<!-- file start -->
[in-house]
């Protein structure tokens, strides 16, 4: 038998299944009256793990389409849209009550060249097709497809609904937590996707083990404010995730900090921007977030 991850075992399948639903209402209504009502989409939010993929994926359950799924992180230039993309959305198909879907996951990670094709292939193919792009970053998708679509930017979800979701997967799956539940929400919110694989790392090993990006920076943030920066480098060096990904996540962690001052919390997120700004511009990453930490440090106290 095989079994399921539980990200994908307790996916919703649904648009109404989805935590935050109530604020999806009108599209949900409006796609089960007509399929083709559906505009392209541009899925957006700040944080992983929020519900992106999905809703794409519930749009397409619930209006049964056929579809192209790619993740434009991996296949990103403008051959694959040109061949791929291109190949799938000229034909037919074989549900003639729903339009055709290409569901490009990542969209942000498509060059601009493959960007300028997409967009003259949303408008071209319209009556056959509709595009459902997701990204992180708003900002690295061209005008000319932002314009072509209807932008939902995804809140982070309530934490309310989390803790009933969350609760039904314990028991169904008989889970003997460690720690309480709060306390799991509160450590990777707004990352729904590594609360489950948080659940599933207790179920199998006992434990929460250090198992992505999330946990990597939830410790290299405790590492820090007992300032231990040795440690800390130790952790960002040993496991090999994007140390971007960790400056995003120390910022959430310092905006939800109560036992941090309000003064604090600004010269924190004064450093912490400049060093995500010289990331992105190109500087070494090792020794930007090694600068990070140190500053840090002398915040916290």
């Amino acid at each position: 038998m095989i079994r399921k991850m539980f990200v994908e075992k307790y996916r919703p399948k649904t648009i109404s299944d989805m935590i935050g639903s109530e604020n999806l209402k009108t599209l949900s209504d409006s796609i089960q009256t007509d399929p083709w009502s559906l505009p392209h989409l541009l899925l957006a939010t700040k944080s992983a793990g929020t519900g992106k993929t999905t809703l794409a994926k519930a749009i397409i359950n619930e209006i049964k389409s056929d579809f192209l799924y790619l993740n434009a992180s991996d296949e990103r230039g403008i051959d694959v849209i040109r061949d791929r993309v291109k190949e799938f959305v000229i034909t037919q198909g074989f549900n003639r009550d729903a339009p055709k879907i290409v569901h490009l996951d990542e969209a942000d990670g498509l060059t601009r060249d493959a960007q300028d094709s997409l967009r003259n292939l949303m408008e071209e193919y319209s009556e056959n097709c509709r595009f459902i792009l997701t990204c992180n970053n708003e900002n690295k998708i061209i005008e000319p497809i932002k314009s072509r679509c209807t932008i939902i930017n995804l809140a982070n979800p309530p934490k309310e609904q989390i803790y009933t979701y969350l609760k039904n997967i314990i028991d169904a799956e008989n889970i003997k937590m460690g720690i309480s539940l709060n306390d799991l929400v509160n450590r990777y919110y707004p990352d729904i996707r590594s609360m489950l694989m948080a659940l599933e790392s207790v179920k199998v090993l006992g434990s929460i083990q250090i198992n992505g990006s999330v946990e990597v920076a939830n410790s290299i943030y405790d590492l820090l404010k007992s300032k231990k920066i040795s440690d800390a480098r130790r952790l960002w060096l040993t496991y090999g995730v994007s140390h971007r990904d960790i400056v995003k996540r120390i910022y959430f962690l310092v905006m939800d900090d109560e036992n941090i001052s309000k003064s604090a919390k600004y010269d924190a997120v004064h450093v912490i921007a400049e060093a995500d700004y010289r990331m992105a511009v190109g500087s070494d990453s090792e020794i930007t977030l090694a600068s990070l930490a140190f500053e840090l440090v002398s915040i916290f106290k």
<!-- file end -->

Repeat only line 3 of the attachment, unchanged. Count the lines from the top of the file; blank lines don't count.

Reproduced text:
């Amino acid at each position: 038998m095989i079994r399921k991850m539980f990200v994908e075992k307790y996916r919703p399948k649904t648009i109404s299944d989805m935590i935050g639903s109530e604020n999806l209402k009108t599209l949900s209504d409006s796609i089960q009256t007509d399929p083709w009502s559906l505009p392209h989409l541009l899925l957006a939010t700040k944080s992983a793990g929020t519900g992106k993929t999905t809703l794409a994926k519930a749009i397409i359950n619930e209006i049964k389409s056929d579809f192209l799924y790619l993740n434009a992180s991996d296949e990103r230039g403008i051959d694959v849209i040109r061949d791929r993309v291109k190949e799938f959305v000229i034909t037919q198909g074989f549900n003639r009550d729903a339009p055709k879907i290409v569901h490009l996951d990542e969209a942000d990670g498509l060059t601009r060249d493959a960007q300028d094709s997409l967009r003259n292939l949303m408008e071209e193919y319209s009556e056959n097709c509709r595009f459902i792009l997701t990204c992180n970053n708003e900002n690295k998708i061209i005008e000319p497809i932002k314009s072509r679509c209807t932008i939902i930017n995804l809140a982070n979800p309530p934490k309310e609904q989390i803790y009933t979701y969350l609760k039904n997967i314990i028991d169904a799956e008989n889970i003997k937590m460690g720690i309480s539940l709060n306390d799991l929400v509160n450590r990777y919110y707004p990352d729904i996707r590594s609360m489950l694989m948080a659940l599933e790392s207790v179920k199998v090993l006992g434990s929460i083990q250090i198992n992505g990006s999330v946990e990597v920076a939830n410790s290299i943030y405790d590492l820090l404010k007992s300032k231990k920066i040795s440690d800390a480098r130790r952790l960002w060096l040993t496991y090999g995730v994007s140390h971007r990904d960790i400056v995003k996540r120390i910022y959430f962690l310092v905006m939800d900090d109560e036992n941090i001052s309000k003064s604090a919390k600004y010269d924190a997120v004064h450093v912490i921007a400049e060093a995500d700004y010289r990331m992105a511009v190109g500087s070494d990453s090792e020794i930007t977030l090694a600068s990070l930490a140190f500053e840090l440090v002398s915040i916290f106290k």